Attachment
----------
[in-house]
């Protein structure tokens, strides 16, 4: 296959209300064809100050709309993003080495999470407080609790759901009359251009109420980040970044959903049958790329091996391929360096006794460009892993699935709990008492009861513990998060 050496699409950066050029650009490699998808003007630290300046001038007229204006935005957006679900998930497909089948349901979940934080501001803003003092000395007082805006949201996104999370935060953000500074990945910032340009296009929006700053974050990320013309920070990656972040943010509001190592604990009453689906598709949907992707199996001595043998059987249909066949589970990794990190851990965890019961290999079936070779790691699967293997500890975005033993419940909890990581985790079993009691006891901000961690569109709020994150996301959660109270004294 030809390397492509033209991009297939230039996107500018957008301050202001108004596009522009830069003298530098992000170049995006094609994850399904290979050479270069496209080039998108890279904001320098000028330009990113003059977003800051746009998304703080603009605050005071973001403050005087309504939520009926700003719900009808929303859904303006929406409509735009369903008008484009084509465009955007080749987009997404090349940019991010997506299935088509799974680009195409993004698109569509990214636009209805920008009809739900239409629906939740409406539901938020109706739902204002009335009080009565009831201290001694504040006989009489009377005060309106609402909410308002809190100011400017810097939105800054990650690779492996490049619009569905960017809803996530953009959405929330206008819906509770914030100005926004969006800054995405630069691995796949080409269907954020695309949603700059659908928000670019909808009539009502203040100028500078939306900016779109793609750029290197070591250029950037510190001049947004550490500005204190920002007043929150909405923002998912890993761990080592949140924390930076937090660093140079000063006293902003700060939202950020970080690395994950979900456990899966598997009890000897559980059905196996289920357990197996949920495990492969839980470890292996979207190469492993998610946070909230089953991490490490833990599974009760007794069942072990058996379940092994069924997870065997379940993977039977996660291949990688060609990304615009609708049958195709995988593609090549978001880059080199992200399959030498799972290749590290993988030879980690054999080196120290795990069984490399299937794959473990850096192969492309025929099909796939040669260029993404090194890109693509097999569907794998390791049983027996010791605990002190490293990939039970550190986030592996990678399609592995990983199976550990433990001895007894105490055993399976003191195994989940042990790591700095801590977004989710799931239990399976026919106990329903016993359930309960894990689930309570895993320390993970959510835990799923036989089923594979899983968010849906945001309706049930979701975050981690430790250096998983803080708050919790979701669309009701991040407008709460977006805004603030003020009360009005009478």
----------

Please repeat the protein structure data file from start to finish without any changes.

[in-house]
């Protein structure tokens, strides 16, 4: 296959209300064809100050709309993003080495999470407080609790759901009359251009109420980040970044959903049958790329091996391929360096006794460009892993699935709990008492009861513990998060 050496699409950066050029650009490699998808003007630290300046001038007229204006935005957006679900998930497909089948349901979940934080501001803003003092000395007082805006949201996104999370935060953000500074990945910032340009296009929006700053974050990320013309920070990656972040943010509001190592604990009453689906598709949907992707199996001595043998059987249909066949589970990794990190851990965890019961290999079936070779790691699967293997500890975005033993419940909890990581985790079993009691006891901000961690569109709020994150996301959660109270004294 030809390397492509033209991009297939230039996107500018957008301050202001108004596009522009830069003298530098992000170049995006094609994850399904290979050479270069496209080039998108890279904001320098000028330009990113003059977003800051746009998304703080603009605050005071973001403050005087309504939520009926700003719900009808929303859904303006929406409509735009369903008008484009084509465009955007080749987009997404090349940019991010997506299935088509799974680009195409993004698109569509990214636009209805920008009809739900239409629906939740409406539901938020109706739902204002009335009080009565009831201290001694504040006989009489009377005060309106609402909410308002809190100011400017810097939105800054990650690779492996490049619009569905960017809803996530953009959405929330206008819906509770914030100005926004969006800054995405630069691995796949080409269907954020695309949603700059659908928000670019909808009539009502203040100028500078939306900016779109793609750029290197070591250029950037510190001049947004550490500005204190920002007043929150909405923002998912890993761990080592949140924390930076937090660093140079000063006293902003700060939202950020970080690395994950979900456990899966598997009890000897559980059905196996289920357990197996949920495990492969839980470890292996979207190469492993998610946070909230089953991490490490833990599974009760007794069942072990058996379940092994069924997870065997379940993977039977996660291949990688060609990304615009609708049958195709995988593609090549978001880059080199992200399959030498799972290749590290993988030879980690054999080196120290795990069984490399299937794959473990850096192969492309025929099909796939040669260029993404090194890109693509097999569907794998390791049983027996010791605990002190490293990939039970550190986030592996990678399609592995990983199976550990433990001895007894105490055993399976003191195994989940042990790591700095801590977004989710799931239990399976026919106990329903016993359930309960894990689930309570895993320390993970959510835990799923036989089923594979899983968010849906945001309706049930979701975050981690430790250096998983803080708050919790979701669309009701991040407008709460977006805004603030003020009360009005009478």